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Striking Colours, Striking Performance: ASUS Vivobook S Hands-On Review

Announced alongside ASUS’s Zenbook Pro and Zenbook S releases in an event in Taipei during Computex 2018, the Vivobook line is the brand’s mid-tier laptop line targeted at students.

With quad-core processors, shrunken bezels and a wide variety of vivid colours, the new Vivobook family promises to be a very bold back-to-school statement. It comes in Firmament Green, Star Grey, Silver Blue, Gun Metal, and Icicle Gold. While the version in Firmament Green is the same colour throughout, the other colours come as a bright trim on the sides of a metal-grey finished laptop. It also comes in 13, 14, and 15-inch screen sizes to fit the needs of different users.

Stand out from the crowd: the wide selection of bold colour variants of the ASUS Vivobook S. Image: ASUS

ASUS’s ErgoLift hinge appears on many of its new models, which the brand believes gives the device a comfortable tilt for typing and productivity. ErgoLift shifts the lid hinge up slightly, essentially utilising the bottom portion of the lid to prop up the base of the laptop.

However, the ErgoLift feature might not appeal to those who prefer to type on a flat surface (such as myself), or when caught in tight situations. Lengthy lap-bound usage might be uncomfortable with the lip of the lid digging into your thighs; small lecture-theatre ‘tables’ also eliminate any slant the feature might provide.

The new line of Vivobooks comes in three different sizes. The larger 15.6-inch Vivobook S15 weighs only 1.8kg (3.96lb), while the 14-inch Vivobook S14 tips the scales at 1.4kg (3.09lb). They’re thin enough not to get in the way of your daily commute, measuring only 18mm at their thinnest point. The smallest 13-inch Vivobook S13 weighs in at 1.2kg and is 17.9mm thick.

Sharp and stylish: the ASUS Vivobook S in Star Grey. Image: Ian Ling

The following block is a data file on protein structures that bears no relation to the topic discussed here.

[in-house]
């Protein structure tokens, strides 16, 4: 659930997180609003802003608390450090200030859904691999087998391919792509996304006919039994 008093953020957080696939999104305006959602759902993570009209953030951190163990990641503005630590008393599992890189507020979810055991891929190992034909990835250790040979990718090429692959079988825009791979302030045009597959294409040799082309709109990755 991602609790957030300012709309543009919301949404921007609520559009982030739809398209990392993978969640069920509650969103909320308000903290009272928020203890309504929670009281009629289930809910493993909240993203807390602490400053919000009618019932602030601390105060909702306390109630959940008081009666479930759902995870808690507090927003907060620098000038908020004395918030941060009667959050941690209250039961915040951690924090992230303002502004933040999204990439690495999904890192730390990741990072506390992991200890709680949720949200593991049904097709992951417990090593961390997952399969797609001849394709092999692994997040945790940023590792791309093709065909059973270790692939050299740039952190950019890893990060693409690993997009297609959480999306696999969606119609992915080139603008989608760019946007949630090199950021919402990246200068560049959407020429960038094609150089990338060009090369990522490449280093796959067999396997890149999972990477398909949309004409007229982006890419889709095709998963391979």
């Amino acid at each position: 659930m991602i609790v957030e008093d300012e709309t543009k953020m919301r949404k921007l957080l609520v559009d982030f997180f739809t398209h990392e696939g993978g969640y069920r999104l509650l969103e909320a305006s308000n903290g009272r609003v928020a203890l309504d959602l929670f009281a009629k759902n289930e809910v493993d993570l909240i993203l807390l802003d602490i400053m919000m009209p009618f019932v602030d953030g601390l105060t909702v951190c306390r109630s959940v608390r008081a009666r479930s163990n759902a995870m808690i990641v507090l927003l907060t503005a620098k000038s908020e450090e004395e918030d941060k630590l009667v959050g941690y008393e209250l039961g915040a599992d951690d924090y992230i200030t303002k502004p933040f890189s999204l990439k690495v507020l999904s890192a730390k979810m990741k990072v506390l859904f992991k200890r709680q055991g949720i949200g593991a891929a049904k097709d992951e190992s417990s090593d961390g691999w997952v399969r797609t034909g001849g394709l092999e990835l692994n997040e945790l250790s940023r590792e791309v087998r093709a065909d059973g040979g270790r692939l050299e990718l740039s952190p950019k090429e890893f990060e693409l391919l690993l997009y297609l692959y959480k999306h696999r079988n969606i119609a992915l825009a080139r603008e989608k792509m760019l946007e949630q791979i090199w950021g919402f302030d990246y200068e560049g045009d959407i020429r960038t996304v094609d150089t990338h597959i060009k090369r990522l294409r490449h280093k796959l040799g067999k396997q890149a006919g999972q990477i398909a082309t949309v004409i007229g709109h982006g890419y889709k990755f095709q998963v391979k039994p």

On board, the I/O is ample, with a single USB 3.1 Type-C port, and three Type-A ports. There’s also a full-sized HDMI connection so you’ll never fret about adaptors for your weekly presentations, but the laptop only has a microSD card slot, which somewhat limits its usefulness if you use dedicated recording devices like cameras or voice recorders.

The keyboard performs well above average, with a tactile experience any student with a three-thousand-word count would appreciate. There’s also a fingerprint sensor for seamless logins through Windows Hello. The touchpad is roomy, for a Windows laptop.

While many other manufacturers hide lower-performing specifications under colourful exteriors, the ASUS Vivobook S13, S14 and S15 are sure to leave a strong impression both inside and out.

All Vivobook S models are configurable up to the latest 8th Gen Intel Core i7 Coffee Lake processors and 16GB RAM, with NVIDIA GeForce MX150 discrete graphics. With these specifications, the Vivobook S comfortably supports moderate gaming and some graphics-intensive creative applications.

A dual-storage system allows for up to a 512GB SSD and 2TB HDD that ensures your endless projects and assignments always have somewhere to go.

The Vivobook S stands out as an excellent option for students or intermediate users looking for a perfect blend of bold design and performance that keeps up with the workload. Local pricing and availability has yet to be announced.

Ian Ling
http://uncommontragedy.com
Ian is the resident Tech Monkey and Head of Content at VR Zone. His training in Economics and Political Science is at the basis of his love for journalism and storytelling. A photographer by passion, and an audiophile by obsession, Ian is captivated by all forms of tech that makes enthusiasts tick.

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